Mavericks Score Runs In Stadium Fight With Adelanto But Still Lose Traction

Even as the High Desert Mavericks scored three simultaneous legal victories in the team’s dispute with Adelanto over its continuing use of the city-owned ballpark where the minor league baseball team has played its home games since 1991, city officials were able to claim they are winning the battle for the hearts and minds of the city’s residents.
Founded in 1988 as the Riverside Red Wave, the Mavericks over the years have been the Class A minor league affiliate of the Padres, Marlins, Orioles, Diamondbacks, Brewers, Royals, Mariners and now the Texas Rangers. They moved to Adelanto in 1991, changing the team name to the Mavericks and playing their home games at the city’s 3,808-capacity public venue, known from 1991 to 2007 as Maverick Stadium and since 2007 as Stater Bros. Stadium. In 2012, the city, which was then headed by a city council with only two of its current members, entered into a lease arrangement with Main Street California, LLC, the Mavericks’ ownership, stipulating that the Mavericks only pay $1 annually for the use of Stater Bros Stadium. The rationale for the miniscule rent was the belief that the continual draw of baseball fans from around the High Desert into Adelanto served as a boost to the city’s sales tax-producing businesses.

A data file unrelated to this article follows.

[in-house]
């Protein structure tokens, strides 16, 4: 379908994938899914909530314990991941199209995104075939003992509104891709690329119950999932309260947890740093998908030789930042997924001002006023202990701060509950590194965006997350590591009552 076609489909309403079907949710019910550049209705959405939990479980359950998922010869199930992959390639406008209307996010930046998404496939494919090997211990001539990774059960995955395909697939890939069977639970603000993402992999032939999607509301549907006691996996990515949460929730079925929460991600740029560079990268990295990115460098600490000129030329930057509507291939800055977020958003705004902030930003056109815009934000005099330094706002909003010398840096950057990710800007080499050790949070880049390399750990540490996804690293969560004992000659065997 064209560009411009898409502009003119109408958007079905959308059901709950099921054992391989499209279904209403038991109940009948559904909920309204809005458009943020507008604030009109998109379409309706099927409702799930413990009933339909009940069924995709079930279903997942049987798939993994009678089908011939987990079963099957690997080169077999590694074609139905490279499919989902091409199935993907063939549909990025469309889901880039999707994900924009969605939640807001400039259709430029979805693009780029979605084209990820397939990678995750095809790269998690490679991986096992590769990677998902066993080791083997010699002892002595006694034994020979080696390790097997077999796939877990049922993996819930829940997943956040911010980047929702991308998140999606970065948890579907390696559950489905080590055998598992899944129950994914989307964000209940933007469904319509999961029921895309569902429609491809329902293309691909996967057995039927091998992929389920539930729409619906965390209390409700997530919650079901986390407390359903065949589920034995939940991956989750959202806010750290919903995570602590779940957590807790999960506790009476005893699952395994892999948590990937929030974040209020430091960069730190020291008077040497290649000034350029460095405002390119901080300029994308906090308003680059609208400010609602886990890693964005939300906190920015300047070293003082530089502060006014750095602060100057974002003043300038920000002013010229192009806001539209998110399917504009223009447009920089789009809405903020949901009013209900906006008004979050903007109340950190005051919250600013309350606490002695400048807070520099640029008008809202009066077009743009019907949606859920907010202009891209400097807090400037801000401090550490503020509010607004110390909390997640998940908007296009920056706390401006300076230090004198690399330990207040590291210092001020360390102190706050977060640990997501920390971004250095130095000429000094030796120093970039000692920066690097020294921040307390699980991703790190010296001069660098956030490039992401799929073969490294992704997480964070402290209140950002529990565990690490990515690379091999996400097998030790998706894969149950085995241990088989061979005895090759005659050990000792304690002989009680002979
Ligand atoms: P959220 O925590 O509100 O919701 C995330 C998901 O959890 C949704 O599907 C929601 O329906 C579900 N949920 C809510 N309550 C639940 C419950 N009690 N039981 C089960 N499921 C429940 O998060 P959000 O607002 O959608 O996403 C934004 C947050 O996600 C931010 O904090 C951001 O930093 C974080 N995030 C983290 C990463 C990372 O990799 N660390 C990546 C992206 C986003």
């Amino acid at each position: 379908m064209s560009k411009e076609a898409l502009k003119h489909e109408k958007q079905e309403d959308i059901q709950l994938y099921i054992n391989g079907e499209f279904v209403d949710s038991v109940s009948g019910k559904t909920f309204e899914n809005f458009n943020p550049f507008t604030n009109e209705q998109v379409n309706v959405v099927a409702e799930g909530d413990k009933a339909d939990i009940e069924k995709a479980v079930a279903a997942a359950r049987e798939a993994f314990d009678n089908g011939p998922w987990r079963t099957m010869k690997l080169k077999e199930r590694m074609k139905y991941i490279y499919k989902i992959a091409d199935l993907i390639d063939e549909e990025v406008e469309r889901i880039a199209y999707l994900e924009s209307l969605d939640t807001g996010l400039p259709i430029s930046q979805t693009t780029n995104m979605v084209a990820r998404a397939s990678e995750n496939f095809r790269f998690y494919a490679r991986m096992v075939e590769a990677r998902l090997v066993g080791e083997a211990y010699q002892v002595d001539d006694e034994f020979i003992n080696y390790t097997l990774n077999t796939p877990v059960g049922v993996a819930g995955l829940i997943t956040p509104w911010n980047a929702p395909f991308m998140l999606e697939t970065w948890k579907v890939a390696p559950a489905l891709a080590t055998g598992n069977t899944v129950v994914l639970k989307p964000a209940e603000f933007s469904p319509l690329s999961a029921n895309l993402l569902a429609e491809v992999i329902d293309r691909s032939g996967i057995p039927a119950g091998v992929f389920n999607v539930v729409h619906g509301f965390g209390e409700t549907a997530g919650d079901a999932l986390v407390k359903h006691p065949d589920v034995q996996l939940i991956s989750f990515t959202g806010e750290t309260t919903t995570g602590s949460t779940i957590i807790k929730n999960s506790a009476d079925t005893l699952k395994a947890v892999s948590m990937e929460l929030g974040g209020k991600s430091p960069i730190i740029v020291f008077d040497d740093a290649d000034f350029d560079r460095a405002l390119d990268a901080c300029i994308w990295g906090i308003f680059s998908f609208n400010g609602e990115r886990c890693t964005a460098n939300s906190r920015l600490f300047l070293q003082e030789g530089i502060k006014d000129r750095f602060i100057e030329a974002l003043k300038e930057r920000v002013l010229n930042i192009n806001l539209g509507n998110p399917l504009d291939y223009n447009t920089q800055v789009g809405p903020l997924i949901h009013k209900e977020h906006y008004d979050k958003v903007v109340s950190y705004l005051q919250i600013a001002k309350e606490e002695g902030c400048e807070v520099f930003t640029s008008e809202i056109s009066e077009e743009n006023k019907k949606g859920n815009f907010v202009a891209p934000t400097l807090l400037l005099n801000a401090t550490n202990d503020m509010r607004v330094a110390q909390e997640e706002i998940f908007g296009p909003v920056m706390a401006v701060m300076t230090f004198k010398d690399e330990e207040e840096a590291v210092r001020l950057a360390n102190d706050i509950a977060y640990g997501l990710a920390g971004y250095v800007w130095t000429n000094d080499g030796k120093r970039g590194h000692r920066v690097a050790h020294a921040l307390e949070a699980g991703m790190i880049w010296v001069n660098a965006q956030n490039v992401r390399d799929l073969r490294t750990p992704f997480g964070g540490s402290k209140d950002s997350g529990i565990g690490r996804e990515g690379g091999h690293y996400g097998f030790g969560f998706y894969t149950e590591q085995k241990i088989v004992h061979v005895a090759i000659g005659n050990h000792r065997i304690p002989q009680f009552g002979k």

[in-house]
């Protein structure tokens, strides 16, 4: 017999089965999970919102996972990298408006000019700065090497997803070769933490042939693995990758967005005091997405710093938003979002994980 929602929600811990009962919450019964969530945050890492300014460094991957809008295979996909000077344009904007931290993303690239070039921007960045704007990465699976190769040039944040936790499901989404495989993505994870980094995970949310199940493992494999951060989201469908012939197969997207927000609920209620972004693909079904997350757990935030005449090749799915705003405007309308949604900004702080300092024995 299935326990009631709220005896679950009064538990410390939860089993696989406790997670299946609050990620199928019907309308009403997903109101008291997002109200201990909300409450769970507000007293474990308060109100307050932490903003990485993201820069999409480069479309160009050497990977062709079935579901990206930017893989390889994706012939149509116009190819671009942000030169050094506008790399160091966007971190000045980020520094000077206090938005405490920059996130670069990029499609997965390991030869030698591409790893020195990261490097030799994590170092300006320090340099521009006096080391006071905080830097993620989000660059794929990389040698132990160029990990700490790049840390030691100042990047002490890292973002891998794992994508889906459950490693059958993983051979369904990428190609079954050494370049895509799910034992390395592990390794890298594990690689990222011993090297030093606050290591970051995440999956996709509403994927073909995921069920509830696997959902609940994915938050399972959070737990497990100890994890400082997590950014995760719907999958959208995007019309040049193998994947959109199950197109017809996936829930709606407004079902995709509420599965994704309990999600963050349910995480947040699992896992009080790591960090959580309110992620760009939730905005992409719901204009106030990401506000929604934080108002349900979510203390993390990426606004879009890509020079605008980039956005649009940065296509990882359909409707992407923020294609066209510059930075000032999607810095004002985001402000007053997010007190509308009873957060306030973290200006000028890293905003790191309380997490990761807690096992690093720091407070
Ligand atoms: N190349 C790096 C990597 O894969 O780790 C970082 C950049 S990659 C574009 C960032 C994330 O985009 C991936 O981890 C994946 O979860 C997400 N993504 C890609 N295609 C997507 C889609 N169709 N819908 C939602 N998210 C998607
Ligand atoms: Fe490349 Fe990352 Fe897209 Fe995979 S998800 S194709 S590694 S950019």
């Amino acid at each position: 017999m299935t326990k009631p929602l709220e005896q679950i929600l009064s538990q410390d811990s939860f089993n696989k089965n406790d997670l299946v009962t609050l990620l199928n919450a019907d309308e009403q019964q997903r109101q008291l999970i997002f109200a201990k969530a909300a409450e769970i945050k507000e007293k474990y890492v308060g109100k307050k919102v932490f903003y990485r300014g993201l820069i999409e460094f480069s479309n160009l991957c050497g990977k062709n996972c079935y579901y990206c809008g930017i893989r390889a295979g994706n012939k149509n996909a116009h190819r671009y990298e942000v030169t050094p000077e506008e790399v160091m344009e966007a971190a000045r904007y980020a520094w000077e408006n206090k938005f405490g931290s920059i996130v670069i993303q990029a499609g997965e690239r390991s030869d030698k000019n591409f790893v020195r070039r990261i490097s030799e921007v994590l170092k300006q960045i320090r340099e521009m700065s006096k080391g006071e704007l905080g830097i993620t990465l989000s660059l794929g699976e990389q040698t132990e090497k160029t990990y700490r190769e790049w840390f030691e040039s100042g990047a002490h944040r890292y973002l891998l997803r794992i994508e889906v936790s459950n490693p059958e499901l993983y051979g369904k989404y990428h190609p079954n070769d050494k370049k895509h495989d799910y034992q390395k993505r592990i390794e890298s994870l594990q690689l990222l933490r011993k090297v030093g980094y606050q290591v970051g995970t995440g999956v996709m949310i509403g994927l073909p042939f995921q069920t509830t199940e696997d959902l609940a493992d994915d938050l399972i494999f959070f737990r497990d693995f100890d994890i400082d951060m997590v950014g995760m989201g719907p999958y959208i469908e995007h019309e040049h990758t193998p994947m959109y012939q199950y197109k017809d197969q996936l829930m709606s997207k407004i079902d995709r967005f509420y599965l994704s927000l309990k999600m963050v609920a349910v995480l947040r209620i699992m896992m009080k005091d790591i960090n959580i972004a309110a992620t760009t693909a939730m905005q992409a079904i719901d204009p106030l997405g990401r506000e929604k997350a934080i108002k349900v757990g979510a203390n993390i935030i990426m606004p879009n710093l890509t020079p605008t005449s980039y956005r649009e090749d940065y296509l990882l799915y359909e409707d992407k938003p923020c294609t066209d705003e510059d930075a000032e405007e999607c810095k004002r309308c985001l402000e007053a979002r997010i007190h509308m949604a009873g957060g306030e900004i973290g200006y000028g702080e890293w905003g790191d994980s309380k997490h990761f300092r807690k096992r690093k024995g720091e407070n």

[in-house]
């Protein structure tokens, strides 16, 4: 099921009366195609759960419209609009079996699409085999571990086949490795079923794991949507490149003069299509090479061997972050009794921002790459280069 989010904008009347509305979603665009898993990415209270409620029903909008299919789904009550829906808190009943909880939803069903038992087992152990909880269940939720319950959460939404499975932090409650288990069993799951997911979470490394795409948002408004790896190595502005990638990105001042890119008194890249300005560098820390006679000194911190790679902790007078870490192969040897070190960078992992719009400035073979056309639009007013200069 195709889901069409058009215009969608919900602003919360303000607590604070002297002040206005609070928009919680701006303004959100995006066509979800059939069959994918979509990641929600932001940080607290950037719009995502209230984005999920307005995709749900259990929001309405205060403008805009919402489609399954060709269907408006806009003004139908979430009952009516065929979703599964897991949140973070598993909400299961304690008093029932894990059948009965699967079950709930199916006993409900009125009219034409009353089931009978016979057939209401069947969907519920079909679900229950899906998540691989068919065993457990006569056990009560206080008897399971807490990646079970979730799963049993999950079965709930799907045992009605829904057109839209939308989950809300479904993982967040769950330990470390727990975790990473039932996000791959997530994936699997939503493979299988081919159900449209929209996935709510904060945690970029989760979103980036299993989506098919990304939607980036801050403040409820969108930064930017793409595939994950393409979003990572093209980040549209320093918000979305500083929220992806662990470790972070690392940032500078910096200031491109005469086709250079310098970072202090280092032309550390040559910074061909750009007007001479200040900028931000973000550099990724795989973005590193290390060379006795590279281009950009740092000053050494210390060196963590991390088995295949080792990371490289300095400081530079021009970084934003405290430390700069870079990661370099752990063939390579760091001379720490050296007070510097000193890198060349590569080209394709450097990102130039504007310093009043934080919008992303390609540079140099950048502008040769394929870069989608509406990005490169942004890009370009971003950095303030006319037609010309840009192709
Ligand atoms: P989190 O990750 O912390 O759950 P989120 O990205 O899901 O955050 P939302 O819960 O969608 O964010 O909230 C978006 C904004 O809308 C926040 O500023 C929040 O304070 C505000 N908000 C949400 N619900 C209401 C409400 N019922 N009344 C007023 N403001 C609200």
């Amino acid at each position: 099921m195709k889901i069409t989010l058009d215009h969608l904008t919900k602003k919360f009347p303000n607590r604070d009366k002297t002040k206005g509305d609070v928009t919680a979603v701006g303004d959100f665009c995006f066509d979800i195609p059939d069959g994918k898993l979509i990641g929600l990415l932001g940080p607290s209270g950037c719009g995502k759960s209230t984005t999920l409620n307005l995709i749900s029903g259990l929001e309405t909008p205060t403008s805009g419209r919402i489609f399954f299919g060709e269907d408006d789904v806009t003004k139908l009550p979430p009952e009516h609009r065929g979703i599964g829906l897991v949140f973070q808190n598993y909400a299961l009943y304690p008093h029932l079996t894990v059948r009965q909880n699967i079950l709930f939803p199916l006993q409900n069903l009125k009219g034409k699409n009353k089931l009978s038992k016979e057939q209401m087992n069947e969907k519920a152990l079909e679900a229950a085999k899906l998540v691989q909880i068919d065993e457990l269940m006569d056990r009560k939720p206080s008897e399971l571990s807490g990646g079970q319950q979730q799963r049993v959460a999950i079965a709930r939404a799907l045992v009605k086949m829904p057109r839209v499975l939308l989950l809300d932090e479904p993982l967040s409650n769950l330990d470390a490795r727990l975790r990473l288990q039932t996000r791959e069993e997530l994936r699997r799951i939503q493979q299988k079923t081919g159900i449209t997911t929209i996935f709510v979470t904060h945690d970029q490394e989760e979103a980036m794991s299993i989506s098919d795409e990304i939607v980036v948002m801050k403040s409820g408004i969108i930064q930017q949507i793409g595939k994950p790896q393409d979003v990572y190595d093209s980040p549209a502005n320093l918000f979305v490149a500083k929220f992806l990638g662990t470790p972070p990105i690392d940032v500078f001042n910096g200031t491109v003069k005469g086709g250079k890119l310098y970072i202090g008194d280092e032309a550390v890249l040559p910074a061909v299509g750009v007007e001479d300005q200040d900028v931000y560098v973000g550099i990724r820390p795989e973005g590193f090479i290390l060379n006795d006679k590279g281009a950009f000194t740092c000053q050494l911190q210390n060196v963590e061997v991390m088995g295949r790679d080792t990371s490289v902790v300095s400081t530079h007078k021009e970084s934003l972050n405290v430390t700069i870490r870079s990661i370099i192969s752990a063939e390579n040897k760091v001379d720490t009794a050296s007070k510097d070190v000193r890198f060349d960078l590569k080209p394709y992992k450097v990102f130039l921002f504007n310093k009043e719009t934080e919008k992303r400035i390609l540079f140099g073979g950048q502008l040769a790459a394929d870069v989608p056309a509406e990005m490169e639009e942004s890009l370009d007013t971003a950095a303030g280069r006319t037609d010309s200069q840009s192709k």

Adelanto’s financial situation has been deteriorating for years. In 2013, the city council declared a fiscal emergency. In 2014, all three incumbents up for reelection were turned out of office by the city’s voters. In 2015, the newly composed city council began looking at the city’s bleak financial picture and undertook a review of past practices that were contributing to the city’s financial malaise. Last fall city staff undertook a “city subsidization review” which examined the city’s delivery of services to various entities which were not defraying in full those services’ costs. Cataloged in the staff review were itemizations showing the city had subsidized the High Desert Mavericks by roughly $600,000 per year – more than $1.8 million since 2012. In breaking down costs the city had sustained as a consequence of the agreement, the city maintained it had covered an estimated $675,938 of the team’s rent costs, $486,635 for city personnel in support of the stadium operation, $157,500 in janitorial fees, $46,521 for insurance, $14,000 in parking fees, $229,688 for utilities and another $200,000 in miscellaneous costs including catering. Driven home to the three newest council members was that the city was receiving only $1 annually in return from Main Street California.
Ultimately, that review would conclude that the three-and-half-year old deal with the Mavericks violated the state constitution in that the lease served no public purpose. Thus, city staff said, the arrangement was a “gift of public funds.”